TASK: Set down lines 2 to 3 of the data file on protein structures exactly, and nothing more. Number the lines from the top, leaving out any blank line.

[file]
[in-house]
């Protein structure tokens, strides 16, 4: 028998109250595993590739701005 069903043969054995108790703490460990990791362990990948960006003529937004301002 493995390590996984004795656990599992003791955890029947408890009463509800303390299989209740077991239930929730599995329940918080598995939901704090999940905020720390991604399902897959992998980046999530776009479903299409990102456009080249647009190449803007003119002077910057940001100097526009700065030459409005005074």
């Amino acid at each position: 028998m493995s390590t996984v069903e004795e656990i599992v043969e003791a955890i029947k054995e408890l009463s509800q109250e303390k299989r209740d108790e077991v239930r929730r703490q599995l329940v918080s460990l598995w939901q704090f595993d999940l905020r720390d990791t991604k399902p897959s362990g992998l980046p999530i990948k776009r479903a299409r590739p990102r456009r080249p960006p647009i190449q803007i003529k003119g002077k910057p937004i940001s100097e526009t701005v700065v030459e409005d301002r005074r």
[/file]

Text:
């Protein structure tokens, strides 16, 4: 028998109250595993590739701005 069903043969054995108790703490460990990791362990990948960006003529937004301002 493995390590996984004795656990599992003791955890029947408890009463509800303390299989209740077991239930929730599995329940918080598995939901704090999940905020720390991604399902897959992998980046999530776009479903299409990102456009080249647009190449803007003119002077910057940001100097526009700065030459409005005074």
């Amino acid at each position: 028998m493995s390590t996984v069903e004795e656990i599992v043969e003791a955890i029947k054995e408890l009463s509800q109250e303390k299989r209740d108790e077991v239930r929730r703490q599995l329940v918080s460990l598995w939901q704090f595993d999940l905020r720390d990791t991604k399902p897959s362990g992998l980046p999530i990948k776009r479903a299409r590739p990102r456009r080249p960006p647009i190449q803007i003529k003119g002077k910057p937004i940001s100097e526009t701005v700065v030459e409005d301002r005074r």